# Stocks 505 – Understanding Key Statistics

Being able to understand what each key statistic means to a company and, whether it represents good value or not is essential to identifying great stocks. All fundamental analysis derives from the company’s financial statements. Here are the core financial metrics and how they are calculated:

**Valuation **

• **Market Capitalization **– Also called Market Cap, is the total value of all the company’s outstanding shares and is used to evaluate its size in the market.

Market Cap = Number of Outstanding Shares X Current Share Price

• **Price/Earnings (P/E)** – A common metric used to measure a company’s value of earnings per share to its current share price.

P/E = Current Share Price / Earnings Per Share (EPS)

• **Price/Earnings to Growth (PEG)** – A ratio used to determine a company’s current value with regards to its earnings growth. The lower the ratio, the better the value may be.

PEG = P/E / Annual EPS Growth

• **Price/Sales (P/S)** – Using the current share price compared to the company’s revenue, provides a per dollar value for its sales. A good tool to compare a company’s sales to its competitors.

P/S = Current Share Price / Sales or Revenue Per Share

• **Price/Book (P/B)** – Used to measure a company’s market value to its book value. A lower ratio may mean a stock is undervalued.

P/B = Current Share Price / Book Value Per Share

**Profitability **

• **Operating Margin **– The margin of a company’s revenue remaining after paying the costs of goods sold and production.

Operating Margin = Operating Income / Net Sales

• **Profit Margin **– The margin of income for a company after all expenses are paid. A key measure in determining a company’s profitability, and comparison to its peers.

Profit Margin = Net Income / Net Sales or Revenue

**Management Effectiveness **

• **Return on Assets (ROA)** – Measuring how management is using its assets to generate earnings. ROA shows how profitable the company is comparative to its assets.

ROA = Net Income / Total Assets

• **Return on Equity (ROE)** – Calculated as a percentage, ROE shows the amount of income generated by a company from the equity invested by shareholders.

ROE = Net Income / Shareholder’s Equity

**Balance Sheet **

• **Total Debt/Equity (D/E)** – The debt to equity ratio is a metric used to determine how much the company is leveraged on debt. The higher the ratio, the higher it is leveraged or financed by credit.

D/E = Total Liabilities / Total Shareholder’s Equity

• **Current Ratio **– A measurement determining the company’s ability to pay its short and long-term debt or liabilities.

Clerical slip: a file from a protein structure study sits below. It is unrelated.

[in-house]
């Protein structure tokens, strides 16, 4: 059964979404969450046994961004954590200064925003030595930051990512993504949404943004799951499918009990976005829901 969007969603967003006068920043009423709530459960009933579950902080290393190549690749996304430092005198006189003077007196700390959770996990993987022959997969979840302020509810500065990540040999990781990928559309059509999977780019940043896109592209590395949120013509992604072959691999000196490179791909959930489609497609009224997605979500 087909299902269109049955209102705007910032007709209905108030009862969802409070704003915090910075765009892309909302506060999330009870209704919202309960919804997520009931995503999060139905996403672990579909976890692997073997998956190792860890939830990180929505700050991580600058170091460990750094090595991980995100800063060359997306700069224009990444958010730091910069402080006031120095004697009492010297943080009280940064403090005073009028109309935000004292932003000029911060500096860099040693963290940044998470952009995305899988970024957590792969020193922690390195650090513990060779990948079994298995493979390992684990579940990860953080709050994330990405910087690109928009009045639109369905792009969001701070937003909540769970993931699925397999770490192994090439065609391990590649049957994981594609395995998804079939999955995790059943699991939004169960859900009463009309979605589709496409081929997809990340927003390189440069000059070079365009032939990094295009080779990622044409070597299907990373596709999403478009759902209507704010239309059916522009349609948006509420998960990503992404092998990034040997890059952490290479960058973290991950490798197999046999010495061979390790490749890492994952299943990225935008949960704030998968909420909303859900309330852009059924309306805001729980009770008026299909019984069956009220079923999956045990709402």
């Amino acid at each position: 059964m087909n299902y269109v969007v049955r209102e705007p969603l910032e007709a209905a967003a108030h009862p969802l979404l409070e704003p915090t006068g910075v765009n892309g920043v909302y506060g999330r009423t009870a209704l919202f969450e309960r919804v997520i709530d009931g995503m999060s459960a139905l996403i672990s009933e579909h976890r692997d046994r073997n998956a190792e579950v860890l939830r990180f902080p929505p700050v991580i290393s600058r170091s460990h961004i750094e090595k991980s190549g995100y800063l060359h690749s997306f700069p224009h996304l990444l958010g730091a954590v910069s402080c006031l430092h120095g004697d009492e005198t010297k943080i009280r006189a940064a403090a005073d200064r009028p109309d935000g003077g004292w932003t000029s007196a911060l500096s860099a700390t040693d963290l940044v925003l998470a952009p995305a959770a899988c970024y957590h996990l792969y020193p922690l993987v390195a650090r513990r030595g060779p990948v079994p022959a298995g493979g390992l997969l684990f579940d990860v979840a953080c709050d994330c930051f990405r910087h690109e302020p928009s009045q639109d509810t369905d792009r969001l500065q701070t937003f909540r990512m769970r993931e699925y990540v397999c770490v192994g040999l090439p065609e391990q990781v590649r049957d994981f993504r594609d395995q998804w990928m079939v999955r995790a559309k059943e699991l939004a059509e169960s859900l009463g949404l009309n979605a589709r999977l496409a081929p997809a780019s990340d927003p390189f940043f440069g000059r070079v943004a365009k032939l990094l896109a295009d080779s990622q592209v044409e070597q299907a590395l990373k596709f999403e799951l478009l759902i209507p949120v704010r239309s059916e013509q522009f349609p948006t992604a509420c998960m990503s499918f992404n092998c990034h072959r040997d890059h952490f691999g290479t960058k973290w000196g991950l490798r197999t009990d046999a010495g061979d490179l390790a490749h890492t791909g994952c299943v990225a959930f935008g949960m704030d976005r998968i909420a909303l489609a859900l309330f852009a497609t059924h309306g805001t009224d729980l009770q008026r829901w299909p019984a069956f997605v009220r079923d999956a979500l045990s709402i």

Current Ratio = Current Assets / Current Liabilities

• **Book Value Per Share (BVPS)** – In the event of bankruptcy, once all debts are paid, the remaining equity would be valued on a per share basis with this metric.

BVPS = Total Shareholder’s Equity / Total Outstanding Shares

**Income Statement **

• **Net Income **– Also referred to as earnings, is a company’s total profit for a specified period of time. Another moniker is ‘net income available to shareholders’.

• **Earnings Per Share (EPS)** – Earnings per share is the amount of profit earned for each outstanding share.

EPS = Total Earnings / Number of Outstanding Shares

• **Dividend Yield **– The dividend yield is a ratio expressing the amount of dividends a company pays out each year in relation to its share price.

Dividend Yield = Annual Dividend Payout Per Share / Current Share Price

**Cash Flow **

• **Free Cash Flow (FCF)** – The amount of cash a company is able to generate after issuing the money needed to grow its assets. Free cash flows allow a company to increase shareholder’s value.

FCF = Operating Cash Flow – Capital Expenditures

• **Cash Flow Per Share (CFPS)** – A tool to evaluate a company’s financial strength. It gauges the after tax earnings plus depreciation on a per share count.

CFPS = (Operating Cash Flow – Preferred Dividends) / Common Shares Outstanding

**Growth **

All growth measurements are expressed as a percentage. Most market data will display these in increments of either 1, 3, or 5 years. Taking the annual sales, earnings per share (EPS), or annual dividend payout over specified periods of time are used to calculate their growth rates.

• **Sales Growth **

• **EPS Growth **

• **Dividend Growth **

## 1 Comment

## Leave your reply.